Emissions from the European copper industry are on a downward trend.
The European copper industry is very conscious of the impact that its operations have on the environment.
The Industrial Emissions Directive (IED) regulates pollutant emissions from industrial installations. It aims to protect humans and the environment by reducing industrial emissions. The European Copper Institute supports the objectives of the IED, and has actively contributed to the development of the Best Available Techniques (BAT) reference document for the nonferrous metals sector. The IED is a success: it has ensured that the European copper industry significantly cut its emissions over the past decade. For example, the emissions of copper to water, and the emissions of dust to air, have halved since 2008. In the context of the evaluation of the IED, the European Copper Institute has issued a position paper where these trends are further documented.
Water treatment: case studies
With water being one of the natural resources used to produce copper, the European copper industry has invested significantly in on-site treatment facilities in order to ensure that discharges are safe and compliant with local permits.
Industrial water is used in the copper industry for a variety of purposes including indirect and direct cooling, slag granulation and electrolysis. Treatment processes ensure that all waste water is treated and that dissolved metals and solids are removed. Some of the treated water is reused, thereby reducing the consumption of fresh water. This offers further benefits in terms of environmental protection and resource efficiency.
One side-effect of the copper industry’s wastewater treatment processes is the generation of by-products that can be used by other industries. Gypsum, for instance, is used in plaster-board manufacturing and in the cement industry.
The EU has an extensive legal framework in place to protect water bodies, as well as to ensure that industrial waste water complies with comprehensive limit values prior to discharge back into the environment. This includes the Water Framework Directive, Environmental Quality Standards, REACH, Industrial Emissions Directive etc.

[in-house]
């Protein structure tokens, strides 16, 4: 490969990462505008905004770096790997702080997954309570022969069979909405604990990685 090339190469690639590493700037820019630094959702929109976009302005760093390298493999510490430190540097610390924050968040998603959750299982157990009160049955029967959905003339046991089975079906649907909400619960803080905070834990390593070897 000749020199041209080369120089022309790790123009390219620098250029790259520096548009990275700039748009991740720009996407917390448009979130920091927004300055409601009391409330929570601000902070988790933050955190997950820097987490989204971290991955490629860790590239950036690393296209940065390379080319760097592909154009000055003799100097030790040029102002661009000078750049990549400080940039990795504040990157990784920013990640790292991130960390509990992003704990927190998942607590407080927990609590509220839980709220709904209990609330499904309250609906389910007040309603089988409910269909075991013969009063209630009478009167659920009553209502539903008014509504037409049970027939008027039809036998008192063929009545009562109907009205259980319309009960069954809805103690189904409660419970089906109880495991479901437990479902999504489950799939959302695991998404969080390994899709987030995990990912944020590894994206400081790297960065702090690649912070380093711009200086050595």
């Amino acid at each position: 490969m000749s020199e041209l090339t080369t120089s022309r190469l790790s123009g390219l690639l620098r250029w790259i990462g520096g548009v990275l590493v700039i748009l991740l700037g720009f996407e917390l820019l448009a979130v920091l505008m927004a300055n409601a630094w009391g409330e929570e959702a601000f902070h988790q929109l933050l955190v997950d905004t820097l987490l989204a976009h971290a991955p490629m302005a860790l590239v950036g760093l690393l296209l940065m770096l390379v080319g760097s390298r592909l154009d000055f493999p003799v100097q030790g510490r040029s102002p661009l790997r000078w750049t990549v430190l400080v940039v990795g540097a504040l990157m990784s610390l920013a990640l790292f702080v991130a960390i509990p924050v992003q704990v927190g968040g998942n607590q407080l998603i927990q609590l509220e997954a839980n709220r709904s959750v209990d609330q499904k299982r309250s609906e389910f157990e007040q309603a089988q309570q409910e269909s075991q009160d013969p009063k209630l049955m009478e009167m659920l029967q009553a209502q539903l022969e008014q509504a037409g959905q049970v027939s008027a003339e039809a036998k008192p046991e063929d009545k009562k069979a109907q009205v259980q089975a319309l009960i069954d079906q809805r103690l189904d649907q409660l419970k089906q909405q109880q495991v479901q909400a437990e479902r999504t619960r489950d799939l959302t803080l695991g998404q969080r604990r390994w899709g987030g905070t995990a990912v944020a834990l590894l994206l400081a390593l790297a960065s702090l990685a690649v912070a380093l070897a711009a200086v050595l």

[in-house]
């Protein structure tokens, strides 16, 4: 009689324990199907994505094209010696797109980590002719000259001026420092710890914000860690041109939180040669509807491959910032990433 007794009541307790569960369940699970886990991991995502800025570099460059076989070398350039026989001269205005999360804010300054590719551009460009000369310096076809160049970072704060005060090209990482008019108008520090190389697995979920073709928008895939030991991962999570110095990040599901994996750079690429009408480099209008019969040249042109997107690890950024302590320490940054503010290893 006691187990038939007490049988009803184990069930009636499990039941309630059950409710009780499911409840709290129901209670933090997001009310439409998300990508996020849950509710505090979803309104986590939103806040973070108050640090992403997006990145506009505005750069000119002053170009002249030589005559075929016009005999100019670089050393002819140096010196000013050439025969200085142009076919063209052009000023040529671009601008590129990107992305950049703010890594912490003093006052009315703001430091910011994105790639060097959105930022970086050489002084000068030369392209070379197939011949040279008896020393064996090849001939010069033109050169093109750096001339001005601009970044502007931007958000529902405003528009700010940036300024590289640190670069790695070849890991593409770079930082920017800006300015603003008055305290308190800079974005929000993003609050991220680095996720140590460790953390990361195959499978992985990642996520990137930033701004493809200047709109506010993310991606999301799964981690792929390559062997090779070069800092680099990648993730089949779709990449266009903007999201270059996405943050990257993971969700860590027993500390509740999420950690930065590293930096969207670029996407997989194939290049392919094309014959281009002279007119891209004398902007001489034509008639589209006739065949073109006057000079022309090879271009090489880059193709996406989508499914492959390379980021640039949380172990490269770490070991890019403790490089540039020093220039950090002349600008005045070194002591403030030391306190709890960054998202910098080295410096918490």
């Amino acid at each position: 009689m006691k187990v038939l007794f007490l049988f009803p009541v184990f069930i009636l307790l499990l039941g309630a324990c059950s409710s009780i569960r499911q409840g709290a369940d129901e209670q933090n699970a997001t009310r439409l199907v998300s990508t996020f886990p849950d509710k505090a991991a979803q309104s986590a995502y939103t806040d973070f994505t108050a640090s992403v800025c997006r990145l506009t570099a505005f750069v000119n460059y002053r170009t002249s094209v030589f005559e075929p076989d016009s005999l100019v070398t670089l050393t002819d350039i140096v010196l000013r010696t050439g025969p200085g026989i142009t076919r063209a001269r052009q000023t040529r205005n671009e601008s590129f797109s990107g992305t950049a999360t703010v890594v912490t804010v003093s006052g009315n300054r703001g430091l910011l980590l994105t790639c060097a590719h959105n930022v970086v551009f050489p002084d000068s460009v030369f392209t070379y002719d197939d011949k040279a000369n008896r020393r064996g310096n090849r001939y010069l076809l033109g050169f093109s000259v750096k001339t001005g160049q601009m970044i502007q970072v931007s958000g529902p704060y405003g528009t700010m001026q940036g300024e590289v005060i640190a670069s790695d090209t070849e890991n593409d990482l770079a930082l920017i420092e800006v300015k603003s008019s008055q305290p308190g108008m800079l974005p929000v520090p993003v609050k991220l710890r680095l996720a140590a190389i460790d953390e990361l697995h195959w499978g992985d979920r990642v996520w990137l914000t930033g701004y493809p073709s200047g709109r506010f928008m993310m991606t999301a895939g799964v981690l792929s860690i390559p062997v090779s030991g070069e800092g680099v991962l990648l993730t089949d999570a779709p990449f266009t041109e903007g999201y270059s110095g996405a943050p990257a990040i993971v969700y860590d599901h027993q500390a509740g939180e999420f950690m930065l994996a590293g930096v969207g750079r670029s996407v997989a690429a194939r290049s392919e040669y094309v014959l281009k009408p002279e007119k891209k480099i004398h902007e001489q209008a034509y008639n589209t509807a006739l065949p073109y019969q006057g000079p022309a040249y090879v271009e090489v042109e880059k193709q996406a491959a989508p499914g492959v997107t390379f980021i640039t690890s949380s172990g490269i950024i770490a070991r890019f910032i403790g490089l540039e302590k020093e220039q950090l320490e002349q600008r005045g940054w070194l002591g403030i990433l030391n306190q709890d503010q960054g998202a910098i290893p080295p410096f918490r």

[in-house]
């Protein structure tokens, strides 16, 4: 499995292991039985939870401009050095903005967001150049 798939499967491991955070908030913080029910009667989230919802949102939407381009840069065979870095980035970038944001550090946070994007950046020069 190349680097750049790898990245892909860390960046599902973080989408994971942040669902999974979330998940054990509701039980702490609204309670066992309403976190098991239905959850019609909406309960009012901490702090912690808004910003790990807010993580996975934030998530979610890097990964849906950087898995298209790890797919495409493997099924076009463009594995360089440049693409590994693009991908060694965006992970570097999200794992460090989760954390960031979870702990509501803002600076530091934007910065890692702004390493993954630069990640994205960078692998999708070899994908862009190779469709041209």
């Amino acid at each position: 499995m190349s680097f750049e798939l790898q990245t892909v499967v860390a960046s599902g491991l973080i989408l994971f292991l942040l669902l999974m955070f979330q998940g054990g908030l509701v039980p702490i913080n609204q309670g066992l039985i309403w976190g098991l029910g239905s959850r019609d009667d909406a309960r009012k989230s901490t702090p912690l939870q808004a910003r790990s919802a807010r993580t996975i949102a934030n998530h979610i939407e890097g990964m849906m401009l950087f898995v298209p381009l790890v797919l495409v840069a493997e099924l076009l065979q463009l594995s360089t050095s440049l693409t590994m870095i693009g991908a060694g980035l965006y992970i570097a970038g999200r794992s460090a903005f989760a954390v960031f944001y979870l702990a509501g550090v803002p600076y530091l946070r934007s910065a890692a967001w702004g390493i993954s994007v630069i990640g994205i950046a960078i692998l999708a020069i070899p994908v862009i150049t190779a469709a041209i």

The links from this section highlight three examples which illustrate how the European copper industry has developed treatment processes both to minimise the amount of wastewater and to ensure it meets the required quality standards before it is redirected to streams, rivers and coastal waters:
KGHM commissioned a €1.8 million upgrade to the wastewater treatment facility at its Cedynia copper wire rod plant in Poland and, as a result of this modernisation investment, wastewater that meets the EU stringent requirements can be safely discharged into the Odra River.
Aurubis, Europe’s #1 copper producer, opened a €6.3 million rainwater treatment plant at its Pirdop production facility in Bulgaria and became one of the few in the EU to combine three treatment facilities (for industrial, domestic and rainwater).
Through the progressive installation and use of several closed-circuit cooling systems, KME Osnabrück in Germany can now reuse the same water up to 16 times and has reduced its wastewater discharges from around 1 million down to around 50,000 m3/year.